The news just keeps getting better for tech-addicted travelers. According to the Wall Street Journal, a special panel has recommended that the U.S. Federal Aviation Administration ease restrictions on Wi-Fi use during all parts of commercial flights. This new detail follows word that the panel also found that it is safe to use smartphone, tablets, ebook readers, laptops, and other popular electronics devices throughout takeoff and landing.
At present, FAA rules dictate that fliers must turn off their gadgets when their plane is at an altitude lower than 10,000 feet.
The details of the Wi-Fi recommendation come courtesy of a senior Amazon executive Paul Misener, who served on the panel. Misener, Amazon’s vice president of global public policy, says that the panel stopped short of recommending the FAA allow “gate-to-gate” Wi-Fi use, but instead suggested simpler tests to determine the safety of Wi-Fi systems commonly used by airlines. According to Misener, most aircraft will be “just fine” when Wi-Fi is used below 10,000 feet.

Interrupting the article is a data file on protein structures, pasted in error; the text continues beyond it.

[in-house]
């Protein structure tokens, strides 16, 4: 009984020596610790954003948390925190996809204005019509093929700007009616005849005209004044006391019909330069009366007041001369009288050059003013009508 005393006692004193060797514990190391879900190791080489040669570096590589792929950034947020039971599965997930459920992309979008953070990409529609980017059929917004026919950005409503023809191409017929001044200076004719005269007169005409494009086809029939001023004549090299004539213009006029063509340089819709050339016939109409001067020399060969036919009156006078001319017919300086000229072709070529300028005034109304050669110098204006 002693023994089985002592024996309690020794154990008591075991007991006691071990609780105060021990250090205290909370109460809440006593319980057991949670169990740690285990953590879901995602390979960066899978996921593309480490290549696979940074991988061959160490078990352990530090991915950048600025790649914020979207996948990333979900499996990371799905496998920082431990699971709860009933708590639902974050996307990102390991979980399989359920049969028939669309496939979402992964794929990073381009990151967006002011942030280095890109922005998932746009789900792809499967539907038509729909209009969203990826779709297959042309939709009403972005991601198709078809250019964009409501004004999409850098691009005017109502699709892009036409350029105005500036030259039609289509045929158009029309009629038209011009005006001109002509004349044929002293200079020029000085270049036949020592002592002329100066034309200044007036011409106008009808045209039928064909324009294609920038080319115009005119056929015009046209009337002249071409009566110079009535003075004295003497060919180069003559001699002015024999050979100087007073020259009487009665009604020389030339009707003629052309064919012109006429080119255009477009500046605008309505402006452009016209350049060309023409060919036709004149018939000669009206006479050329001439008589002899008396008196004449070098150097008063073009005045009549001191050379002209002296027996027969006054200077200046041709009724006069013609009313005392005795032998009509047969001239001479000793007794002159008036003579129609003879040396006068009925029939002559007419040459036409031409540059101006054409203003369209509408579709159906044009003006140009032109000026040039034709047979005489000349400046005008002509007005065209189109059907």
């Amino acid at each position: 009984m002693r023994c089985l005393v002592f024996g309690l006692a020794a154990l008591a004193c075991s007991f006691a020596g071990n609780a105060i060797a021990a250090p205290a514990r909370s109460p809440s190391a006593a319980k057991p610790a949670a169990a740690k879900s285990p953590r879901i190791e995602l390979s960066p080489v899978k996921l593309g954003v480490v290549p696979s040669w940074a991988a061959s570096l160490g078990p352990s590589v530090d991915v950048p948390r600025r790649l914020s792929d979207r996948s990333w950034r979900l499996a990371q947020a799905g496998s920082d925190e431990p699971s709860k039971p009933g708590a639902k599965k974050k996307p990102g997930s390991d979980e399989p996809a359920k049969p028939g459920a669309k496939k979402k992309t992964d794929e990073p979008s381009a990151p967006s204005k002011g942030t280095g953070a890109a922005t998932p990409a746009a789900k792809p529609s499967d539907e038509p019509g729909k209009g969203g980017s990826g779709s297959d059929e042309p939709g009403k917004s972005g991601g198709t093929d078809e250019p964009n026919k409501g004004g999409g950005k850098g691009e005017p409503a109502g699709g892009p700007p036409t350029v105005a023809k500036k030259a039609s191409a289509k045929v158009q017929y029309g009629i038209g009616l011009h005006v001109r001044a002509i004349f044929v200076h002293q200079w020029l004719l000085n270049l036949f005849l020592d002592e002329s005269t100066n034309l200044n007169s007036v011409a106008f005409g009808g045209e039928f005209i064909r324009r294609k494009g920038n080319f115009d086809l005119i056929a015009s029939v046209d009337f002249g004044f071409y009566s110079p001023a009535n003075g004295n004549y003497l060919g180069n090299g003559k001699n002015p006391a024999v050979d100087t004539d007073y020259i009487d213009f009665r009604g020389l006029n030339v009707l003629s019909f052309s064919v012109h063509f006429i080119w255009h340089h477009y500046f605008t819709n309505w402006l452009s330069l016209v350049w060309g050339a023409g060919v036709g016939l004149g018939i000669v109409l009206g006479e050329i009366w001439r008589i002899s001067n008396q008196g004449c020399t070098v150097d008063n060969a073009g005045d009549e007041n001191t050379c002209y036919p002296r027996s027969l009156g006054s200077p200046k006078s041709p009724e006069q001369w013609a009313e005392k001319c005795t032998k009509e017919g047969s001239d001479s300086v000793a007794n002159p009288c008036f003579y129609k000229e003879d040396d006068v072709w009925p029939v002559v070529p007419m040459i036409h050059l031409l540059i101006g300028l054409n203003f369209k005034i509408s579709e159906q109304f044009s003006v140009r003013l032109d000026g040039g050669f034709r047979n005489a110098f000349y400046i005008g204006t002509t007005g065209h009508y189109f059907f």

If the FAA chooses to adopt the panels recommendations, cellular wireless service will remain prohibited due to potential interference with aircraft’s systems.
While the FAA assigned the panel to investigate the safety of in-flight technology use, there is no guarantee that the agency will adopt the committee’s recommendations. If the FAA does change its gadget rules, the new mandates could go into effect by 2014.
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